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Thread: Time senstivie question about basting spray . .

  1. #1
    Senior Member cminor's Avatar
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    Ok, I am all set. I put together a really easy baby blanket for a friend at work and I just got the spray from Joannes. No - not the good 501 spray - but this is my first try.

    What are the tips that will make this go better? I am going to start this in about a half hour or so . .

    What do you think??

  2. #2
    Senior Member Katia's Avatar
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    Cover everything in the room. Wear a mask. Better yet do it outside. Make sure you have everything pressed and ready. An extra set of hands always helps.

    At least this is what I came up with the other day when I was trying to spray baste in my sewing room. I had my big cutting table up and thought everything was ready to go. The fact that I could not get around my table without moving it, proved to be a big problem. I actually got stuck behind the table and had to call my husband in to help. I did get it done, then flipped it over and the back is a mess. So now I have to pull that up, I hope and redo it. Then I had to air out the room because I had a bad headache. Plus my nose was literaly stuck together inside, yuck. And I had to scrub down my desk and keyboard and other things that had been over sprayed. What a mess.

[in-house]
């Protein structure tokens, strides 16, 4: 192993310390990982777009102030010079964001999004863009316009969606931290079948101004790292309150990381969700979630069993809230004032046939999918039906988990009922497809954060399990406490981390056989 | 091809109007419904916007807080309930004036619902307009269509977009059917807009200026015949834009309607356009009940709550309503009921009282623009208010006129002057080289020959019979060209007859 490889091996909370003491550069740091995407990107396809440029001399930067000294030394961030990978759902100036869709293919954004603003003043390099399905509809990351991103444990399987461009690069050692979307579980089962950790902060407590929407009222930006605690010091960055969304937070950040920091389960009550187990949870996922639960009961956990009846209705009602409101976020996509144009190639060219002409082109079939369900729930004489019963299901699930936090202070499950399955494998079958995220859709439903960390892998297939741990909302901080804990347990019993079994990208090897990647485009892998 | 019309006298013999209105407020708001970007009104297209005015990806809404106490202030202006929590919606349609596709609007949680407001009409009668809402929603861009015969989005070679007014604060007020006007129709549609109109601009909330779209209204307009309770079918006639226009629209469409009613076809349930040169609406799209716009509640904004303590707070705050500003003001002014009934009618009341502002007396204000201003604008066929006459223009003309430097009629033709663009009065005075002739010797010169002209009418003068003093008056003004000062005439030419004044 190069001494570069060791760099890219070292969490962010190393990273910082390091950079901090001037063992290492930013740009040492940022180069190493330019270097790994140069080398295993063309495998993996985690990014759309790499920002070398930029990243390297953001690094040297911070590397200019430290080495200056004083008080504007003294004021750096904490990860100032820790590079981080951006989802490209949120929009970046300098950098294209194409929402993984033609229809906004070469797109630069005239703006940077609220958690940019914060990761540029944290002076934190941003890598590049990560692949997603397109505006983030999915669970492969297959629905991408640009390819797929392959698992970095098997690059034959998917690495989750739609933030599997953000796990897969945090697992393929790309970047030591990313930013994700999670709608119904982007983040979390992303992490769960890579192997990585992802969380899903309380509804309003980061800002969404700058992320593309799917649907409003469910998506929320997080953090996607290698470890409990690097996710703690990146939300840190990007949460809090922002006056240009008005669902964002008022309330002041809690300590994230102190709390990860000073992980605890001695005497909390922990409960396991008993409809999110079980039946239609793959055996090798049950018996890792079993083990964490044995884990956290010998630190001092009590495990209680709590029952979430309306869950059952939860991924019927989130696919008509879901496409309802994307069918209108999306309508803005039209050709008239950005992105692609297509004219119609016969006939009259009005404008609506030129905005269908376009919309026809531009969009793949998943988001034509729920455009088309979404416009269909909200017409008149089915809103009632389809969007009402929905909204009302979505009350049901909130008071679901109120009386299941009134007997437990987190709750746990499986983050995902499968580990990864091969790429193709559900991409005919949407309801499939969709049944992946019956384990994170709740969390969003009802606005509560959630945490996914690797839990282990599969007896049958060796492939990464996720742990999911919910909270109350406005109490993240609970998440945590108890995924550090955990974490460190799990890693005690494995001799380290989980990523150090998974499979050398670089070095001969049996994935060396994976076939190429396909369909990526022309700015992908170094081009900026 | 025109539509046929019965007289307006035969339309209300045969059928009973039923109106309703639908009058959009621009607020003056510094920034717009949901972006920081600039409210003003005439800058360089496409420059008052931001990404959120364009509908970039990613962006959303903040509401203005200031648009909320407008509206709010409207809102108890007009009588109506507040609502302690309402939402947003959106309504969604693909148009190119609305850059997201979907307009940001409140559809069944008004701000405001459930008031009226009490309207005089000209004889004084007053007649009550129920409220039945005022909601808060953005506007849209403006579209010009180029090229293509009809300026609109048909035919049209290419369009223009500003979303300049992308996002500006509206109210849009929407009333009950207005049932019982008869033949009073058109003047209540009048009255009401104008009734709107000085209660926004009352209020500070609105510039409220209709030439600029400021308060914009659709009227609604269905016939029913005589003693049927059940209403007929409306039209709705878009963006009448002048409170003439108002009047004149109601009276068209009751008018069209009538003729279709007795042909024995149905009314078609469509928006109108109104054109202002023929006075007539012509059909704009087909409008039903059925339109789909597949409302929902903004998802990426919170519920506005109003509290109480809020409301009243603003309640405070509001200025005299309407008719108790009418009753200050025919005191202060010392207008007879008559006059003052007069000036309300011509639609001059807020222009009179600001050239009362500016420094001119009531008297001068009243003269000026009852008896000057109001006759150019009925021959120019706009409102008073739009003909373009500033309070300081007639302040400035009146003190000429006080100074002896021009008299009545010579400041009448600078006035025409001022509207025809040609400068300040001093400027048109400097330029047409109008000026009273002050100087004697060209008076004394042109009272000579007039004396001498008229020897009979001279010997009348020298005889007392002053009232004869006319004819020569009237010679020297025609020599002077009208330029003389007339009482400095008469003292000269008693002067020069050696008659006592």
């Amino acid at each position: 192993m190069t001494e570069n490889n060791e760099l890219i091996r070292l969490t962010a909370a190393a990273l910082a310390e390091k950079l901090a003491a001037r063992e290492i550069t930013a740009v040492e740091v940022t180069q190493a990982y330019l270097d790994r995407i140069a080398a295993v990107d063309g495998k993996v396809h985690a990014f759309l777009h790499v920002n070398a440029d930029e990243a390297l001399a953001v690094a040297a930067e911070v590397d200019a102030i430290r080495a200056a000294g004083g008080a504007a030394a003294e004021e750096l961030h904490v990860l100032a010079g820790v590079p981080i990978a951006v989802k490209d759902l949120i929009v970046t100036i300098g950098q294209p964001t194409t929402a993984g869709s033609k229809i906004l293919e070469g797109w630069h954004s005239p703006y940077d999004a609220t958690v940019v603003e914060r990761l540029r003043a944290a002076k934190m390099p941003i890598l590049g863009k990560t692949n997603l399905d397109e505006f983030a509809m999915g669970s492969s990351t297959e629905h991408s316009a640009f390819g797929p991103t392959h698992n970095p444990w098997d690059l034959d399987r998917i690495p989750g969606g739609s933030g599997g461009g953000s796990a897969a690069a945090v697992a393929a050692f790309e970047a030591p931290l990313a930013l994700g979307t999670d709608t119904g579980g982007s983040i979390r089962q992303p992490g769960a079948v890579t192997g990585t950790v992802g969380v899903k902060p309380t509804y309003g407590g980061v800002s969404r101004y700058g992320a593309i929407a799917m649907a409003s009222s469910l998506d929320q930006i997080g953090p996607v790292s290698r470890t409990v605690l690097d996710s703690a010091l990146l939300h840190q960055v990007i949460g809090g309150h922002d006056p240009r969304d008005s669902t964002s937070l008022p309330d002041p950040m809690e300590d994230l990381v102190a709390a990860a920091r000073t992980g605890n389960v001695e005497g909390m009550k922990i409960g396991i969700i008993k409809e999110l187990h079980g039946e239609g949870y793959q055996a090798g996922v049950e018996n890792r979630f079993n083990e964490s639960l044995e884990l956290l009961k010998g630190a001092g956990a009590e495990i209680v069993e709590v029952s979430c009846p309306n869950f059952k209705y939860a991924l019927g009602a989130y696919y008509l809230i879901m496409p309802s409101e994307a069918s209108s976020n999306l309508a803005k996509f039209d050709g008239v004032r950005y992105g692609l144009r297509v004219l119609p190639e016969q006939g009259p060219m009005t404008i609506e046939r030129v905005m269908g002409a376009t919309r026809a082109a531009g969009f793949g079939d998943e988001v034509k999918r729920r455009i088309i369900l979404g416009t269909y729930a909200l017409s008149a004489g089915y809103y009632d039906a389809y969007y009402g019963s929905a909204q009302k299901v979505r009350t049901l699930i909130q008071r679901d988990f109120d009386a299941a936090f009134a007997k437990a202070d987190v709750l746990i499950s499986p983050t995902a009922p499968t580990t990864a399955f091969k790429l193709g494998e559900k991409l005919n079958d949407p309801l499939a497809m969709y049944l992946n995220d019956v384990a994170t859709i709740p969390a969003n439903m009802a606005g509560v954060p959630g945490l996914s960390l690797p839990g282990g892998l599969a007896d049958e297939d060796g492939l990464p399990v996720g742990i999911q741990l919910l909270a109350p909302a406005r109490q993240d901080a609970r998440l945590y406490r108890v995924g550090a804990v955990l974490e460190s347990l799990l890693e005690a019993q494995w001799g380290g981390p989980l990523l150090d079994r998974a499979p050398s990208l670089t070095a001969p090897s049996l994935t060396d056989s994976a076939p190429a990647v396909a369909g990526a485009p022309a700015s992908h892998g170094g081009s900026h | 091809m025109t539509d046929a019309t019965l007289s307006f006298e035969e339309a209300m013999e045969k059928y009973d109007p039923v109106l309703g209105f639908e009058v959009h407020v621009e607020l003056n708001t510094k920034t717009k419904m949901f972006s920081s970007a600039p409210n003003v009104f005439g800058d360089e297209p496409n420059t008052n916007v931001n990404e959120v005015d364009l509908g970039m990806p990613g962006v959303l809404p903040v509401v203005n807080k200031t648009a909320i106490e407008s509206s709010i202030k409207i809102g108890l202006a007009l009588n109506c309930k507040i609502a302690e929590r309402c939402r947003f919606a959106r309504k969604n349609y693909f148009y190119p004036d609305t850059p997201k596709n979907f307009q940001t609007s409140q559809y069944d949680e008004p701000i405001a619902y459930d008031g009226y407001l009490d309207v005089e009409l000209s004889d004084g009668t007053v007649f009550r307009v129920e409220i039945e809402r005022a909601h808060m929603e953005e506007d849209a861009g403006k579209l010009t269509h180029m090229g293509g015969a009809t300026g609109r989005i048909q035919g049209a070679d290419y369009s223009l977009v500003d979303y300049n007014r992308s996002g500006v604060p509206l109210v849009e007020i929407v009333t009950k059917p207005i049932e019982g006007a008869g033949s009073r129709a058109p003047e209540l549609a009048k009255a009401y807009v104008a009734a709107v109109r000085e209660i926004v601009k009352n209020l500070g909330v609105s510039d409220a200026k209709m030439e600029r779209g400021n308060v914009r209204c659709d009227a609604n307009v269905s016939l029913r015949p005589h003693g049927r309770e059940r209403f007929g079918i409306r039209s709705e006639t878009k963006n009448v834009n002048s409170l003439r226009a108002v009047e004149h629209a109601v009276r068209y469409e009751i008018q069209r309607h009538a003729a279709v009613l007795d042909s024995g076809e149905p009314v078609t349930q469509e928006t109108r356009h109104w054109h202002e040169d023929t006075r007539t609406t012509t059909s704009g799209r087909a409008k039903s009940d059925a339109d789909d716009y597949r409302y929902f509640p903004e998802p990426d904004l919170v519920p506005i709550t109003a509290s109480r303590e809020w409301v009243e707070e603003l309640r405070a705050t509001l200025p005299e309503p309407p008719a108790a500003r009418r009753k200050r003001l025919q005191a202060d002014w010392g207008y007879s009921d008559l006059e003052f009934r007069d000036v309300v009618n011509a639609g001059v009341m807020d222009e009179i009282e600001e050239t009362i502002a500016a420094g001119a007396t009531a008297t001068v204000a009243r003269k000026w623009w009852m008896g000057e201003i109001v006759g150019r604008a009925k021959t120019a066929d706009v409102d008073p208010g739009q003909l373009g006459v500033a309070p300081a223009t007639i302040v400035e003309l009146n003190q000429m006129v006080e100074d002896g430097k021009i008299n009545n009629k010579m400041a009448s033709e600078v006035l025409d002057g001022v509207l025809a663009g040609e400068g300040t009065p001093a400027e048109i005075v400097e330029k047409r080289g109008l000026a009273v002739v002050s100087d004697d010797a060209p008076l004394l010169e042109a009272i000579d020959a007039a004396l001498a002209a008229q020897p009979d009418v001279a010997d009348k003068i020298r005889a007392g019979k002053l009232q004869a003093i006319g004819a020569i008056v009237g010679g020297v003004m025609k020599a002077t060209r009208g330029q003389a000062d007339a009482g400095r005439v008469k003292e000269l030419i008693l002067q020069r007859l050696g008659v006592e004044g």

My husband told me we need to figure out a better way to put quilts together. I told him he could buy me a long arm set up and that would help. No good, didn't fall for that. So I told him about how someone had mentioned a ping pong table. He thought that sounded great and said we need to start looking for one. I have room on the back porch to be able to do it, and it can be put away when I don't need it. So now I am on a quest for a ping pong table.

  3. #3
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    There was a show on The Quilt Show about spray basting on the wall. It looks doable.
    I have an 8x4" piece of plywood cut in half that I put on the dining table, cover with a sheet and put newspaper all around it to spray baste.